''Psychologists start to take the measure of love.'' This is the sort of headline that can drive a hermit straight back into his cave, scattering his New York Times behind him - especially if he has read far enough into the first paragraph to find love placed in the grim company of ''aggression'' and ''depression'' as ''objects of intense research.''
Love certainly is a serious, if not gloomy, business where the psychologists are concerned, and if you don't believe it, study the next news photograph of Masters and Johnson - ''American Gothic'' in white smocks.
Why is it that the people who are determined to deliver us from our puritanism look more puritanical than Cotton Mather? Hugh Hefner, for another example.
Love - a subject for celebration once approached with poems and songs and dances - is now approached as a problem, an ''object of intense research'' to ''take the measure of,'' to analyze, to talk (and talk) about.
It's just not that easy, it seems, to build a Maypole and cavort. You have to work at it. You have to take courses in it, based on the latest confident - but constantly changing - findings of those psychologists.
We perpetual students in the compulsory adult-education program on love are condemned to ask ourselves a lot of lonely questions after class is over. Whatever became of the blithe grasshoppers we intended to be? Have we simply exchanged the role of work-driven ants for the role of pleasure-driven ants? Now that we're allegedly uninhibited, why do we still feel the same guilt we felt when we were allegedly inhibited? With our own ''American Gothic'' faces dutifully determined to be passionate, are we in danger of being enslaved rather than liberated by the now-ancient sexual revolution?
The personal freedom that this revolution promised has not only tied us into another kind of knot but left us with a tangled legacy of new social dilemmas. We, the fun-lovers that D. H. Lawrence dreamed of, worry instead about rape and abortion - all the consequences the prophets forgot to mention when they were liberating us.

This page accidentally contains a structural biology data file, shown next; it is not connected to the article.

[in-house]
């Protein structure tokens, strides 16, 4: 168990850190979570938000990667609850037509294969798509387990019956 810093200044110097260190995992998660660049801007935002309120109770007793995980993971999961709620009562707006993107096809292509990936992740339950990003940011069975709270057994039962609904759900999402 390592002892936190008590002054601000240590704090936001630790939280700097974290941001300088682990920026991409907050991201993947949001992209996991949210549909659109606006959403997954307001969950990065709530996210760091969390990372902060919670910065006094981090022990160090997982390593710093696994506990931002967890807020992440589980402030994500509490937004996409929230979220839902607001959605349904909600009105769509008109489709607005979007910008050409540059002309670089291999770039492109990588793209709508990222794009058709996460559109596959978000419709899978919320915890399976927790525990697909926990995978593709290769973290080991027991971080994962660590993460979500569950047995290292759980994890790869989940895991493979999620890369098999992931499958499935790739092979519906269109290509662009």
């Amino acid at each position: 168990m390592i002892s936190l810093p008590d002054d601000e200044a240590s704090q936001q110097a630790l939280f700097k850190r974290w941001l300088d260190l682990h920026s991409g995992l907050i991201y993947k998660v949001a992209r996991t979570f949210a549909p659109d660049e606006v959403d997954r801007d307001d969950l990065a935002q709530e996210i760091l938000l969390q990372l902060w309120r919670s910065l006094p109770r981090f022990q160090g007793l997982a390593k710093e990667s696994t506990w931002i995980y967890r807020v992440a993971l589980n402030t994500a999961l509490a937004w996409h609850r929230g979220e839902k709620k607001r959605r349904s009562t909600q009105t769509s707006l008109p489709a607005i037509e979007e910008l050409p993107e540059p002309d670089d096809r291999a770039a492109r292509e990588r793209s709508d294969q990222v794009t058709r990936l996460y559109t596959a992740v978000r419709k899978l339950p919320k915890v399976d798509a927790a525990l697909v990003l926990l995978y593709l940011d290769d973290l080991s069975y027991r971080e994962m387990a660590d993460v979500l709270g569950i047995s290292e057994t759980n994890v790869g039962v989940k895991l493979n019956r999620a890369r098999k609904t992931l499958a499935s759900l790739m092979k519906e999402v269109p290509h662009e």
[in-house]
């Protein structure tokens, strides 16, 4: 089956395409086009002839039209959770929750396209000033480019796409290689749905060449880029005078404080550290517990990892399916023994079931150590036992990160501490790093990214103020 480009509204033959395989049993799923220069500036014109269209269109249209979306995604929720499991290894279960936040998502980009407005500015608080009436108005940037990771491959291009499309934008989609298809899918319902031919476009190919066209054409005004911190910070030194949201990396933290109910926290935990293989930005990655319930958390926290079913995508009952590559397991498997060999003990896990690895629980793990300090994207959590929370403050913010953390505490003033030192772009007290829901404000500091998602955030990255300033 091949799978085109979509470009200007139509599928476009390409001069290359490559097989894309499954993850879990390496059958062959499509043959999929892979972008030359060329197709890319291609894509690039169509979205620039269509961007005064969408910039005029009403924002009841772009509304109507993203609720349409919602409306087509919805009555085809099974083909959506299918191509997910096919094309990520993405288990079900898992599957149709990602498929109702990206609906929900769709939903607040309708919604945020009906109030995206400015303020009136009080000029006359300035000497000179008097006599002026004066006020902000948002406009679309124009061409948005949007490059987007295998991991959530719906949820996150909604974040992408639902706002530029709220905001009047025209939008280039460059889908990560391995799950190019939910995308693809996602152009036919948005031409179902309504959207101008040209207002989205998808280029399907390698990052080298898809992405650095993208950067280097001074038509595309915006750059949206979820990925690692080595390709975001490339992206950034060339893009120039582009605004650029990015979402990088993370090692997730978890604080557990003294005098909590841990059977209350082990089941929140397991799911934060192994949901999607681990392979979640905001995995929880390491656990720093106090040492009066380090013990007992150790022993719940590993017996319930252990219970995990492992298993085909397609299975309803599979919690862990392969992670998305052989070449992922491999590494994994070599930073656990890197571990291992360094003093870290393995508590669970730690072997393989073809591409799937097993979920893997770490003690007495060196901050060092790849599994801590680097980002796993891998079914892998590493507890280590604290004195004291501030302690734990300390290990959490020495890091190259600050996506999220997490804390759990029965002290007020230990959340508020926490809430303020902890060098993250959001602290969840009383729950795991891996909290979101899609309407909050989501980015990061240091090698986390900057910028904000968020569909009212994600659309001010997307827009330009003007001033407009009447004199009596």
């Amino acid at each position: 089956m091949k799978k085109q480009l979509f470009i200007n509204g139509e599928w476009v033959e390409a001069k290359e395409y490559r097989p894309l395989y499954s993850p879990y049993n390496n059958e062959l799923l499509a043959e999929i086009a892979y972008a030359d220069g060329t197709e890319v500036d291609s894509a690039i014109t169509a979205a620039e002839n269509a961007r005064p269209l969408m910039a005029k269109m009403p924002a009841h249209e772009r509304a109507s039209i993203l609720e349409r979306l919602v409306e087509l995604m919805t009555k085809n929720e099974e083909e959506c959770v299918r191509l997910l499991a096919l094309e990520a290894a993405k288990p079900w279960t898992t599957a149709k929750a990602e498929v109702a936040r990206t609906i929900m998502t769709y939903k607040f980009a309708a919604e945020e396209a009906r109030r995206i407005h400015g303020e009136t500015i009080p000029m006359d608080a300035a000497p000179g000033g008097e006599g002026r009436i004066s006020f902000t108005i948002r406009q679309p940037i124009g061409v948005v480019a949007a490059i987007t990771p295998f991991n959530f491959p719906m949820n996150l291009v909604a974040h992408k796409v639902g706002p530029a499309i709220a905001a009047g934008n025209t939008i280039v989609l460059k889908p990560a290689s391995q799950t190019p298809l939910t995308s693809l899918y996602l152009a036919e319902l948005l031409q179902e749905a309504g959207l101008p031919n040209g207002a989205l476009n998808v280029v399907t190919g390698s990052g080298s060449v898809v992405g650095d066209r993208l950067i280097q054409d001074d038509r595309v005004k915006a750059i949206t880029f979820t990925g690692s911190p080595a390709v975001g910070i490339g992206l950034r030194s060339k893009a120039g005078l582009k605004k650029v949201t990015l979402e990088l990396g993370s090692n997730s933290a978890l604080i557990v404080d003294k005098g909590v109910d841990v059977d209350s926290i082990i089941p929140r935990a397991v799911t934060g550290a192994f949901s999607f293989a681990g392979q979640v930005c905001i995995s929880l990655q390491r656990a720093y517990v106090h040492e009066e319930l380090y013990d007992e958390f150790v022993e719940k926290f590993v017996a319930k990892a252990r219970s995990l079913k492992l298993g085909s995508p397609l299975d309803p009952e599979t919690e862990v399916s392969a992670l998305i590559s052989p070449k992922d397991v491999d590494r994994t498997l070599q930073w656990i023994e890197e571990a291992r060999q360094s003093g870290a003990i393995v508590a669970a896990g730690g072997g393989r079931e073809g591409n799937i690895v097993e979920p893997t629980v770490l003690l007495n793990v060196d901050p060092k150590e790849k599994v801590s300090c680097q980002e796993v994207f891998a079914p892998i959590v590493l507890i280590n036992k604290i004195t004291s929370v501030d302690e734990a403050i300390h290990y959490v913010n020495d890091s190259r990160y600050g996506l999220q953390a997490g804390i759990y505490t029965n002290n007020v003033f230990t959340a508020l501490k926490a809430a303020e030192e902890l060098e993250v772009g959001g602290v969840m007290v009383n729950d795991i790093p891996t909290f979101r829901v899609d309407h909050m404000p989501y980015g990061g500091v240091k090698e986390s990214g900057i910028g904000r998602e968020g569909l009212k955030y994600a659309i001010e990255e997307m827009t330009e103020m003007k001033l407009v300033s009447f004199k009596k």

At this point, other headlines assault us.
A most sober symposium, conducted by Harper's magazine, has just considered, for instance, the topic of pornography. If one takes quotations out of context, a classic monologue of post-sexual-revolution cliches emerges: ''No one wants to be considered sexually illiberal or repressed'' . . . ''We can't legislate attitudes'' . . . ''I would never say, 'Smash the (pornographer's) presses!!' . . . But . . . .''
Ah, that humiliating ''but''! It's everywhere.
Still, we can't seem to let go of the dream. More earnestly, more naively than any other culture in history, we have placed a bet that our version of love is ''the test of freedom'' and ''the gateway to further discoveries in literature'' (and life), to borrow the words of a skeptical observer, the historian Jacques Barzun. So on with the backward revolution!
But what is this thing we call love? What are we so obsessively talking about? What are we so tirelessly, and often absurdly, trying to ''take the measure of''? Is it love or is it the name for a fuzzy idea in our heads, strangely combining a belief in hormones, valentines, and unfettered individualism?
The Greeks had two words for love. Eros - not just restricted to romantic love - expressed the richest sense of human love aspiring to its legitimate and deserved satisfactions. Agape went further. It took love beyond the calculation of who-gets-what-from-whom. Agape, to give an imperfect example, is the love of a parent for a child - the love that does not reckon upon a return, the love that comes closest to pure selflessness.
Here is a love that absorbs the lover, as a song absorbs the singer.
Until we analytical moderns regain a sense of this love that we cannot ''take the measure of'' - this love that passeth every kind of understanding except its own - we may be talking about a lot of things. But will we be talking about love?